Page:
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3 Signs That You’re a Bad Project Sponsor

Great project sponsorship has been identified by PMI as the top driver of project success, and disengaged sponsorship has been linked to one-third of project failures. Thus, when you are a project sponsor, the results of the project will reflect pretty heavily on your sponsorship ability. Is that good or bad for you? In an article for Project Times, Tarryn-Leigh Frans shares three signs of bad sponsorship:

  1. Being too busy to attend or properly conduct a steering committee meeting
  2. Asking for too much information before making a decision
  3. Having no vision of what success looks like, but expecting to receive it anyway

Not Enough Words from Our Sponsor

Project managers juggle countless variables in the pursuit of keeping the project running. They need guidance from project sponsors to ensure a project is aligned with strategy. Steering committee meetings are the times when project sponsors are most needed for this role. If sponsors decide they are too busy to show up or too busy to be helpful, it basically leaves project managers to fend for themselves and hope for the best. This leaves the project highly vulnerable to unforeseen future problems.

Not all sponsors are utterly disengaged from a project. But engaged sponsors can cause issues too, particularly if they drag their feet too long to make decisions. There quickly reaches a point where the value of finding more information to make a good decision becomes smaller than the value of just taking a chance. For sponsors to have an adequate (and not overboard) amount of information from which to work, they can ask project managers to give them options and to articulate the limitations of each one. That is a reasonable request.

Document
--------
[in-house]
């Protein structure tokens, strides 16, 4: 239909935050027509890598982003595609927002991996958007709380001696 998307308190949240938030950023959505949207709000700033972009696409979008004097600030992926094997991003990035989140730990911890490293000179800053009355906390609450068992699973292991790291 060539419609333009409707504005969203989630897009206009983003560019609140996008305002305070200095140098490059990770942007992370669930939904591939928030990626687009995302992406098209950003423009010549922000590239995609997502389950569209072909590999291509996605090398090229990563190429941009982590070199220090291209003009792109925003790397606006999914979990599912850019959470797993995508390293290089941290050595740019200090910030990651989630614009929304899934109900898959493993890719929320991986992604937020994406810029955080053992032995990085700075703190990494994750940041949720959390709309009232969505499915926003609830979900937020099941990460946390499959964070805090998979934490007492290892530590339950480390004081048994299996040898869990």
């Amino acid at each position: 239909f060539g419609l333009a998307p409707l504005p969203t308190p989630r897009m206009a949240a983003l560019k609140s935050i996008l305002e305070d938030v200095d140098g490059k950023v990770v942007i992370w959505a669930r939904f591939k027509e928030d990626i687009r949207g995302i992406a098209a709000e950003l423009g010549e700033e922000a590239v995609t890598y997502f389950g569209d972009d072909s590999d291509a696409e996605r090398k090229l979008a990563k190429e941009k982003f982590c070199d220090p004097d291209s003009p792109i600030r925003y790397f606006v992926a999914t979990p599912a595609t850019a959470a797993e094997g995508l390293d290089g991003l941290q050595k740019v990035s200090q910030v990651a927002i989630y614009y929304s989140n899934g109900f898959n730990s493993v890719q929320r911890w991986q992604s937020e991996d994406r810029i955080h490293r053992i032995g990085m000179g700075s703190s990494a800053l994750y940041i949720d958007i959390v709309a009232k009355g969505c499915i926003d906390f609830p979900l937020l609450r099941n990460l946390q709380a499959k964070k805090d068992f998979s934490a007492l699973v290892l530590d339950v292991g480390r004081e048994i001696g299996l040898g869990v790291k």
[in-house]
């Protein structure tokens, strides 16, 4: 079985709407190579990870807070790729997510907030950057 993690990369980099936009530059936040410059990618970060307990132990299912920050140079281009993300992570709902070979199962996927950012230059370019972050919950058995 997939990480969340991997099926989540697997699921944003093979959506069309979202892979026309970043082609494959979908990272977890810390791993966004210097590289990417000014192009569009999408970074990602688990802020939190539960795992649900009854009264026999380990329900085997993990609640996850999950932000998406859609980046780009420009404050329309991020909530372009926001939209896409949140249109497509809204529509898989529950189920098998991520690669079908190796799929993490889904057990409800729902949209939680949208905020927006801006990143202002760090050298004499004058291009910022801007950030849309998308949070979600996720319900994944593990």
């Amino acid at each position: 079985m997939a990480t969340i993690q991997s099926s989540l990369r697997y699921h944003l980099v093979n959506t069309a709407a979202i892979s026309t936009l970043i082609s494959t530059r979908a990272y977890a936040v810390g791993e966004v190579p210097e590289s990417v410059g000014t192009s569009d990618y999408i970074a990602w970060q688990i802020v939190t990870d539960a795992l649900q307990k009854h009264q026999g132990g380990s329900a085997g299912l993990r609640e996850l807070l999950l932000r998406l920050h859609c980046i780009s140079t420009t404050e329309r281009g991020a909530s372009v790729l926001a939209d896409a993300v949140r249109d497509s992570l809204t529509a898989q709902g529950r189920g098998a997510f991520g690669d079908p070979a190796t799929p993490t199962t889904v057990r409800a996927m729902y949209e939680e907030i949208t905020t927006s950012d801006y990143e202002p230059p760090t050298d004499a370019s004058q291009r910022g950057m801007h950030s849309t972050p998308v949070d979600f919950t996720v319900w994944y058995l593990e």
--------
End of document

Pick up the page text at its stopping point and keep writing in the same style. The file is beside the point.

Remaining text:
Lastly, about having a fuzzy conception of success, Frans says this:

Resist the urge to go with the generic success factors like defect-free products, improved partnerships, and happy customers. Instead, spend the time during the project definition phase to understand project success and how it will be measured objectively. If you have not had a chance to complete this sentence, “I will consider this project a success if…” then it is likely that you and the project team have no idea on what success looks like and I doubt you will ever get there.

In other words, get specific on your vision, and then get agreement from the project manager on it. Then you are taking a right first step toward success. You can view the original article here:

About John Friscia

John Friscia is the Editor of Computer Aid's Accelerating IT Success. He began working for Computer Aid, Inc. in 2013 and continues to provide graphic design support for AITS. He graduated summa cum laude from Shippensburg University with a B.A. in English.

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